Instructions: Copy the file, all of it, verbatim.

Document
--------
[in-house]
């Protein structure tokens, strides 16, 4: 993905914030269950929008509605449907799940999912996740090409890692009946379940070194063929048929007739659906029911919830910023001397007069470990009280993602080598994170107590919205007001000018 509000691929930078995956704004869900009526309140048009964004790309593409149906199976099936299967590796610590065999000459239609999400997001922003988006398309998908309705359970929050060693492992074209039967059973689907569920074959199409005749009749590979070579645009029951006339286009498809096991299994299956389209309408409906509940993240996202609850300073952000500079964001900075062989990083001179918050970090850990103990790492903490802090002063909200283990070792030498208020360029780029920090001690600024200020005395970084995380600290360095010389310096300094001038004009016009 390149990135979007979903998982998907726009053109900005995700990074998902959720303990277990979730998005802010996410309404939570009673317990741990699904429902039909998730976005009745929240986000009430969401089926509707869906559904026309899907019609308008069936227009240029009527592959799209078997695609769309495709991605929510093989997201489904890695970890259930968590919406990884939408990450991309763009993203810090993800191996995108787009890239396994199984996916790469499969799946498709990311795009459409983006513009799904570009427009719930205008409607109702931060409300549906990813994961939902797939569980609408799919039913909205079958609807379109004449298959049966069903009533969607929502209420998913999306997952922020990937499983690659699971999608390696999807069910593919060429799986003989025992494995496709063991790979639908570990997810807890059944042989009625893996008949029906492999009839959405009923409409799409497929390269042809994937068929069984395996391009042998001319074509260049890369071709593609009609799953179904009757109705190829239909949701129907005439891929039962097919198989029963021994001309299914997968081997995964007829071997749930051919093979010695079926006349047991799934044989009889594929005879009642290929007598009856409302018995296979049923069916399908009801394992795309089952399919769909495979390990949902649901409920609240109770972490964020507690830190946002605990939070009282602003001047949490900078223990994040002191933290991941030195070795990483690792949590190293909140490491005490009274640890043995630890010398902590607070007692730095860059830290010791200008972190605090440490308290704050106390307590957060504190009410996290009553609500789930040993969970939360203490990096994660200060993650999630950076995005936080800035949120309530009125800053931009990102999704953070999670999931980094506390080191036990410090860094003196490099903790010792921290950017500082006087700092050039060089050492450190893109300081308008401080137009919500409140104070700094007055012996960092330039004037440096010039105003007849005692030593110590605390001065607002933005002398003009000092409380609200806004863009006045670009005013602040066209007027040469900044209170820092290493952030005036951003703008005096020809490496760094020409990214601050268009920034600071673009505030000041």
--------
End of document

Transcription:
[in-house]
């Protein structure tokens, strides 16, 4: 993905914030269950929008509605449907799940999912996740090409890692009946379940070194063929048929007739659906029911919830910023001397007069470990009280993602080598994170107590919205007001000018 509000691929930078995956704004869900009526309140048009964004790309593409149906199976099936299967590796610590065999000459239609999400997001922003988006398309998908309705359970929050060693492992074209039967059973689907569920074959199409005749009749590979070579645009029951006339286009498809096991299994299956389209309408409906509940993240996202609850300073952000500079964001900075062989990083001179918050970090850990103990790492903490802090002063909200283990070792030498208020360029780029920090001690600024200020005395970084995380600290360095010389310096300094001038004009016009 390149990135979007979903998982998907726009053109900005995700990074998902959720303990277990979730998005802010996410309404939570009673317990741990699904429902039909998730976005009745929240986000009430969401089926509707869906559904026309899907019609308008069936227009240029009527592959799209078997695609769309495709991605929510093989997201489904890695970890259930968590919406990884939408990450991309763009993203810090993800191996995108787009890239396994199984996916790469499969799946498709990311795009459409983006513009799904570009427009719930205008409607109702931060409300549906990813994961939902797939569980609408799919039913909205079958609807379109004449298959049966069903009533969607929502209420998913999306997952922020990937499983690659699971999608390696999807069910593919060429799986003989025992494995496709063991790979639908570990997810807890059944042989009625893996008949029906492999009839959405009923409409799409497929390269042809994937068929069984395996391009042998001319074509260049890369071709593609009609799953179904009757109705190829239909949701129907005439891929039962097919198989029963021994001309299914997968081997995964007829071997749930051919093979010695079926006349047991799934044989009889594929005879009642290929007598009856409302018995296979049923069916399908009801394992795309089952399919769909495979390990949902649901409920609240109770972490964020507690830190946002605990939070009282602003001047949490900078223990994040002191933290991941030195070795990483690792949590190293909140490491005490009274640890043995630890010398902590607070007692730095860059830290010791200008972190605090440490308290704050106390307590957060504190009410996290009553609500789930040993969970939360203490990096994660200060993650999630950076995005936080800035949120309530009125800053931009990102999704953070999670999931980094506390080191036990410090860094003196490099903790010792921290950017500082006087700092050039060089050492450190893109300081308008401080137009919500409140104070700094007055012996960092330039004037440096010039105003007849005692030593110590605390001065607002933005002398003009000092409380609200806004863009006045670009005013602040066209007027040469900044209170820092290493952030005036951003703008005096020809490496760094020409990214601050268009920034600071673009505030000041």